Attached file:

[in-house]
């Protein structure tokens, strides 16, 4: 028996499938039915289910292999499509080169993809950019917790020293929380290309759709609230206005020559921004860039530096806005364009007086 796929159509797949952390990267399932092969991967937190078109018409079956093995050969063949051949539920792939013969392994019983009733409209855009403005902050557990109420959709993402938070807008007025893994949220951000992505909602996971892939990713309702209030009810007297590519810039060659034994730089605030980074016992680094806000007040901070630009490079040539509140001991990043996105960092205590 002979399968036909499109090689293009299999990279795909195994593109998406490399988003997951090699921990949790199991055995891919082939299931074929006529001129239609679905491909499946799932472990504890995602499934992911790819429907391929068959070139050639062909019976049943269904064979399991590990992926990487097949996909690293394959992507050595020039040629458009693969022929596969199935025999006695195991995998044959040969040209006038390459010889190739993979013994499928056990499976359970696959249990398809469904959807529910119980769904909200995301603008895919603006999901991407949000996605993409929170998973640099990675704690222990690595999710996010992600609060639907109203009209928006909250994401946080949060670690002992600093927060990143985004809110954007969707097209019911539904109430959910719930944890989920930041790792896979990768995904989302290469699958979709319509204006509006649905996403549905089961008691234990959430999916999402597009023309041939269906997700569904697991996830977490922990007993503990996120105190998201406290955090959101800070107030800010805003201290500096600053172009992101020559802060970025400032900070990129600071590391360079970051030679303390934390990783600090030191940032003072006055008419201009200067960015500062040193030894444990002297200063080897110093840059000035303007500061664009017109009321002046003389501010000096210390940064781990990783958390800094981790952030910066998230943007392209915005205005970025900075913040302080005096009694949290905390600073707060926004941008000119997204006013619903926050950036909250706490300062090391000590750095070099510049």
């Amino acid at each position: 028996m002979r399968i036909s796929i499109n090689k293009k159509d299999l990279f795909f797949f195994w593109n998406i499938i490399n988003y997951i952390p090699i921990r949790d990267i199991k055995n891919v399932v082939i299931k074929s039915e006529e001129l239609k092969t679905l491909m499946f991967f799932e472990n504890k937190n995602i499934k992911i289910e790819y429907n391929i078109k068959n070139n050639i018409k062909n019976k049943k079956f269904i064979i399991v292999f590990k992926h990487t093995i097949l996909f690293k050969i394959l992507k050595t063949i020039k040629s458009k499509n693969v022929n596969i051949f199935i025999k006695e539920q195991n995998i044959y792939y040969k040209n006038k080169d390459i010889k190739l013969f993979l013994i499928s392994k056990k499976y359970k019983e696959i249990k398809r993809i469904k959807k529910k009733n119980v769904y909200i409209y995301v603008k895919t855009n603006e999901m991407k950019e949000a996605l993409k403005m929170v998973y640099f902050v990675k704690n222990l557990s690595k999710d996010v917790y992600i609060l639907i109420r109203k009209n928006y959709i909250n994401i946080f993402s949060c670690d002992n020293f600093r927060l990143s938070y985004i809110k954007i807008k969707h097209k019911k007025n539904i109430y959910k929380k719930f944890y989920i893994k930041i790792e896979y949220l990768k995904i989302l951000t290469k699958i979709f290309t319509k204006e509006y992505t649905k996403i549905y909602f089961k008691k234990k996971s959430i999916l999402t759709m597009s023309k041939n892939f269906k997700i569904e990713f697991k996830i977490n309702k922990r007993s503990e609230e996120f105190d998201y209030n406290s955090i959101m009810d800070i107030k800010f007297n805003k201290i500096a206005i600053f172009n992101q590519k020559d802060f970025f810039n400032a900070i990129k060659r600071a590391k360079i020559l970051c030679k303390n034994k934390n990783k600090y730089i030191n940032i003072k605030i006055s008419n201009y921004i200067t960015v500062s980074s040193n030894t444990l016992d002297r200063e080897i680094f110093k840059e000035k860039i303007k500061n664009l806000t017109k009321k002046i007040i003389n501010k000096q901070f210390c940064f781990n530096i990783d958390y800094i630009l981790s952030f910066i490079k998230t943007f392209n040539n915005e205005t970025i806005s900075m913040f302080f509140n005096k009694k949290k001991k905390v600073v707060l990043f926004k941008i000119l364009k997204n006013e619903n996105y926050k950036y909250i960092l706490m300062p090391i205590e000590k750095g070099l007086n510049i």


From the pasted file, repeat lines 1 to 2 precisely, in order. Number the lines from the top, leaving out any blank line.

[in-house]
């Protein structure tokens, strides 16, 4: 028996499938039915289910292999499509080169993809950019917790020293929380290309759709609230206005020559921004860039530096806005364009007086 796929159509797949952390990267399932092969991967937190078109018409079956093995050969063949051949539920792939013969392994019983009733409209855009403005902050557990109420959709993402938070807008007025893994949220951000992505909602996971892939990713309702209030009810007297590519810039060659034994730089605030980074016992680094806000007040901070630009490079040539509140001991990043996105960092205590 002979399968036909499109090689293009299999990279795909195994593109998406490399988003997951090699921990949790199991055995891919082939299931074929006529001129239609679905491909499946799932472990504890995602499934992911790819429907391929068959070139050639062909019976049943269904064979399991590990992926990487097949996909690293394959992507050595020039040629458009693969022929596969199935025999006695195991995998044959040969040209006038390459010889190739993979013994499928056990499976359970696959249990398809469904959807529910119980769904909200995301603008895919603006999901991407949000996605993409929170998973640099990675704690222990690595999710996010992600609060639907109203009209928006909250994401946080949060670690002992600093927060990143985004809110954007969707097209019911539904109430959910719930944890989920930041790792896979990768995904989302290469699958979709319509204006509006649905996403549905089961008691234990959430999916999402597009023309041939269906997700569904697991996830977490922990007993503990996120105190998201406290955090959101800070107030800010805003201290500096600053172009992101020559802060970025400032900070990129600071590391360079970051030679303390934390990783600090030191940032003072006055008419201009200067960015500062040193030894444990002297200063080897110093840059000035303007500061664009017109009321002046003389501010000096210390940064781990990783958390800094981790952030910066998230943007392209915005205005970025900075913040302080005096009694949290905390600073707060926004941008000119997204006013619903926050950036909250706490300062090391000590750095070099510049």